## Description

**Problem Set 4**

**Stack, Array List, Queue**

- Suppose that the Stack class consisted only of the three methods push, pop, and isEmpty:

public class Stack<T> {

…

public Stack() { … }Â Â Â Â Â Â Â public void push(T item) { … }

public T pop() throws NoSuchElementException { … }Â Â Â Â Â Â Â public boolean isEmpty() { … }

}

Implement the following “client” method (i.e. *not* in the Stack class, but in the program that uses a stack):

public static <T> int size(Stack<T> S) {

// COMPLETE THIS METHOD

}

to return the number of items in a given stack S.

Derive the worst case big *O* running time of the algorithm you used in your implementation. What are the dominant algorithmic operations you are counting towards the running time?

- A postfix expression is an arithmetic expression in which the operator comes
*after*the values (operands) on which it is applied. Here are some examples of expressions in their regular (infix) form, and their postfix equivalents:

InfixÂ Â Â Â Â Â Â Â Â Â Â Â Â Postfix

—————————-

2Â Â Â Â Â Â Â Â Â Â Â Â Â Â Â Â Â Â 2

2 + 3Â Â Â Â Â Â Â Â Â Â Â Â Â Â 2 3 +

2 * (3 + 4)Â Â Â Â Â Â Â Â 2 3 4 + *Â Â Â Â Â Â Â Â Â 2 * (3 – 4) / 5Â Â Â Â 2 3 4 – * 5 /

Note that the postfix form does not ever need parentheses.

Implement a method to evaluate a postfix expression. The expression is a string which contains either single-digit numbers (0-9), or the operators +, -, *, and /, and nothing else. There is exactly one space between every two characters. The string has no leading spaces and no trailing spaces. You may assume that the input expression is not empty, and is correctly formatted as above.

You may find the following Stack class to be useful – assume the constuctor and methods are already implemented.

public class Stack<T> {Â Â Â Â Â Â Â public Stack() { … }Â Â Â Â Â Â Â public push(T item) { … }

public T pop() throws NoSuchElementException { … }Â Â Â Â Â Â Â public T peek() throws NoSuchElementException { … }Â Â Â Â Â Â Â public boolean isEmpty() { … }Â Â Â Â Â Â Â public void clear(T item) { … }Â Â Â Â Â Â Â public int size (T item) { … }Â Â Â }

}

You may use the Character.digit(char,10) method to convert a character to the integer value it represents. For example,

Character(‘2’,10) returns the integer 2. (The parameter 10 stands for the “radix” or base of the decimal number system.)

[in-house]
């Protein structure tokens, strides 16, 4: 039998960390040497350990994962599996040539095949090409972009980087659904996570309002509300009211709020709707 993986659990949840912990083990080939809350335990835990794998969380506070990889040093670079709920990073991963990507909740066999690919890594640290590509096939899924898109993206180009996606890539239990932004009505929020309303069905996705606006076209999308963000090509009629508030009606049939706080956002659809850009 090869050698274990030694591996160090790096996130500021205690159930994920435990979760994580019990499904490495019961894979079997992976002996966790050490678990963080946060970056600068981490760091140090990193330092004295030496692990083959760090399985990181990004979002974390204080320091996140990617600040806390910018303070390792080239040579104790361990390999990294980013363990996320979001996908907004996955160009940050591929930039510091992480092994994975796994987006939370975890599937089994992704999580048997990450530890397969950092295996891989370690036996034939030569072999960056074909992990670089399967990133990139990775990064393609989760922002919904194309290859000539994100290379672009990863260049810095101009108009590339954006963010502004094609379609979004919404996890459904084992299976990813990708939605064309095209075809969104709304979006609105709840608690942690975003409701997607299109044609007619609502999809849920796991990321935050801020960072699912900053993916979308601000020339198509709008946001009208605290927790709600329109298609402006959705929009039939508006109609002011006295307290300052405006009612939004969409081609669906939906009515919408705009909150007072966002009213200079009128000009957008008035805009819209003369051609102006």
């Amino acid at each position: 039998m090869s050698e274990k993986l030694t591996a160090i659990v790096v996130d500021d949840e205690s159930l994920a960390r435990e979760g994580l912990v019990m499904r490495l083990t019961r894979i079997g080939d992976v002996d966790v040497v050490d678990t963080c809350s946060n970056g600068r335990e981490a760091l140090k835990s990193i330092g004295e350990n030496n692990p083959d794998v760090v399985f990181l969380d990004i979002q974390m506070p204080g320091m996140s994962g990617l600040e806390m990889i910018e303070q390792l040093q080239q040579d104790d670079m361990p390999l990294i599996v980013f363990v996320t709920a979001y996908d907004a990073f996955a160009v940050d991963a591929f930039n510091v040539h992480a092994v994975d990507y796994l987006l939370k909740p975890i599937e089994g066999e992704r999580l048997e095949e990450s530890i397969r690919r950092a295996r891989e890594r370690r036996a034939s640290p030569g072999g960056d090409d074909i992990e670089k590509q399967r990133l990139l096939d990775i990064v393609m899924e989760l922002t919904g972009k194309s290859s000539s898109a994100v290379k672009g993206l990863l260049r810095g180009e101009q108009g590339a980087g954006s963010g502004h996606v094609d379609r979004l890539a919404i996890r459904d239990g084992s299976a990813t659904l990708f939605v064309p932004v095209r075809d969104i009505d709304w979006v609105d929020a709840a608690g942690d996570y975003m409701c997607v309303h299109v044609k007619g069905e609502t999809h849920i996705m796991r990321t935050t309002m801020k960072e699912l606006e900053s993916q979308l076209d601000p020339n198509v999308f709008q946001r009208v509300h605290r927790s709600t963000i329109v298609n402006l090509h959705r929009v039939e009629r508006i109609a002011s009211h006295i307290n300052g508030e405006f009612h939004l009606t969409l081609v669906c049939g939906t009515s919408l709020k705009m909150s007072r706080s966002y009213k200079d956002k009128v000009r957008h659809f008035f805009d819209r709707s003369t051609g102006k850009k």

You may write helper methods (with full implementation) as necessary. You may not call any method that you have not implemented yourself.

public static float postfixEvaluate(String expr) {

/** COMPLETE THIS METHOD **/Â Â Â Â }

- Consider a smart array that automatically expands on demand. (Like the util.ArrayList.) It starts with some given initial capacity of 100, and whenever it expands, it
**adds 50 to the current capacity**. So, for example, at the 101st add, it expands to a capacity of 150.

How many total units of work would be needed to add 1000 items to this smart array? Assume it takes one unit of work to write an item into an array location, and one unit of work to allocate a new array.

- Suppose you set up a smart array with an initial capacity of 5, with a
*DOUBLING*of capacity every time there is a resize. What would be the**average**number of units of work per add, in the course of performing**100**adds? Assume the same work units as the previous exercise. - You are given the following Queue class:

public class Queue<T> {Â Â Â Â Â Â Â Â Â public Queue() { … }

public void enqueue(T item) { … }

public T dequeue() throws NoSuchElementException { … }Â Â Â Â Â Â Â Â Â public boolean isEmpty() { … } Â Â Â Â Â Â Â Â Â public int size() { … }Â Â Â Â Â }

Complete the following *client* method (*not* a Queue class method) to implement the peek feature, using only the methods defined in the Queue class:

// returns the item at the front of the given queue, without

// removing it from the queueÂ Â Â Â Â public static <T> T peek(Queue<T> q)Â Â Â Â Â Â throws NoSuchElementException {Â Â Â Â Â Â Â Â /** COMPLETE THIS METHOD **/Â Â Â Â Â }

Derive the worst case big *O* running time of the algorithm that drives your algorithm. What are the dominant algorithmic operations you are counting towards the running time?

*****Suppose there is a long line of people at a check-out counter in a store. A new counter is opened, and people in the even positions (second, fourth, sixth, etc.) in the original line are directed to the new line. If a check-out counter line is modeled using a Queue class, we can implement this “even split” operation in this class.

Assume that a Queue class is implemented using a CLL, with a rear field that refers to the last node in the queue CLL, and that the Queue class already contains the following constructors and methods:

public class Queue<T> {Â Â Â Â Â Â Â Â Â Â Â Â Â public Queue() { rear = null; }Â Â Â Â Â Â Â Â Â public void enqueue(T obj) { … }

public T dequeue() throws NoSuchElementException { … }Â Â Â Â Â Â Â Â Â public boolean isEmpty() { … } Â Â Â Â Â Â Â Â Â public int size() { … }Â Â Â Â Â Â }

Implement an additional method in this class that would perform the even split:

// extract the even position items from this queue intoÂ Â Â Â Â Â Â Â Â // the result queue, and delete them from this queueÂ Â Â Â Â Â Â Â Â public Queue<T> evenSplit() {Â Â Â Â Â Â Â Â Â Â Â Â /** COMPLETE THIS METHOD **/Â Â Â Â Â Â Â Â Â }

Derive the worst case big *O* running time of the algorithm that drives your algorithm. What are the dominant algorithmic operations you are counting towards the running time?